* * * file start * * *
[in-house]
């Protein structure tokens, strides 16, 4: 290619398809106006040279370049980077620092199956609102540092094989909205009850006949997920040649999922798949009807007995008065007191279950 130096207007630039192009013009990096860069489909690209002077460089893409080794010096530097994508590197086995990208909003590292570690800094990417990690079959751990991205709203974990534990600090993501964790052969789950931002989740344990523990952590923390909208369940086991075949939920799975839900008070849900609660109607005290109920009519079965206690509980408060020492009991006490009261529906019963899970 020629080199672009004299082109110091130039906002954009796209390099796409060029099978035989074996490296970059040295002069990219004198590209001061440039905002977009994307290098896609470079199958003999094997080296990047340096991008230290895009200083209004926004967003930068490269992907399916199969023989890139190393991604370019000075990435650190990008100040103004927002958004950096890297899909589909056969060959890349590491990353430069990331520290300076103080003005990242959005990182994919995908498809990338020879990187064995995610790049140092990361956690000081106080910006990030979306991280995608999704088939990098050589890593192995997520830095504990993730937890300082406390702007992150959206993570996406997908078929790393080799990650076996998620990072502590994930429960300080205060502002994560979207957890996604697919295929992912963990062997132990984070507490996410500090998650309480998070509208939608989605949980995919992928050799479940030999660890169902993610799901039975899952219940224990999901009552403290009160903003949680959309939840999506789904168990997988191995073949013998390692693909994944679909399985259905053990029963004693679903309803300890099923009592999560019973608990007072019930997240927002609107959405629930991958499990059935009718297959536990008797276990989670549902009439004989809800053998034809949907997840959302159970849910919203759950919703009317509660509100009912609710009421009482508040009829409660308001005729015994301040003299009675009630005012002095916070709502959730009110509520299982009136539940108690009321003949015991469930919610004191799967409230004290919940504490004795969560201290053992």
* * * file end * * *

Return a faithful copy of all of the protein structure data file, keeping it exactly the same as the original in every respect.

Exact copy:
[in-house]
């Protein structure tokens, strides 16, 4: 290619398809106006040279370049980077620092199956609102540092094989909205009850006949997920040649999922798949009807007995008065007191279950 130096207007630039192009013009990096860069489909690209002077460089893409080794010096530097994508590197086995990208909003590292570690800094990417990690079959751990991205709203974990534990600090993501964790052969789950931002989740344990523990952590923390909208369940086991075949939920799975839900008070849900609660109607005290109920009519079965206690509980408060020492009991006490009261529906019963899970 020629080199672009004299082109110091130039906002954009796209390099796409060029099978035989074996490296970059040295002069990219004198590209001061440039905002977009994307290098896609470079199958003999094997080296990047340096991008230290895009200083209004926004967003930068490269992907399916199969023989890139190393991604370019000075990435650190990008100040103004927002958004950096890297899909589909056969060959890349590491990353430069990331520290300076103080003005990242959005990182994919995908498809990338020879990187064995995610790049140092990361956690000081106080910006990030979306991280995608999704088939990098050589890593192995997520830095504990993730937890300082406390702007992150959206993570996406997908078929790393080799990650076996998620990072502590994930429960300080205060502002994560979207957890996604697919295929992912963990062997132990984070507490996410500090998650309480998070509208939608989605949980995919992928050799479940030999660890169902993610799901039975899952219940224990999901009552403290009160903003949680959309939840999506789904168990997988191995073949013998390692693909994944679909399985259905053990029963004693679903309803300890099923009592999560019973608990007072019930997240927002609107959405629930991958499990059935009718297959536990008797276990989670549902009439004989809800053998034809949907997840959302159970849910919203759950919703009317509660509100009912609710009421009482508040009829409660308001005729015994301040003299009675009630005012002095916070709502959730009110509520299982009136539940108690009321003949015991469930919610004191799967409230004290919940504490004795969560201290053992």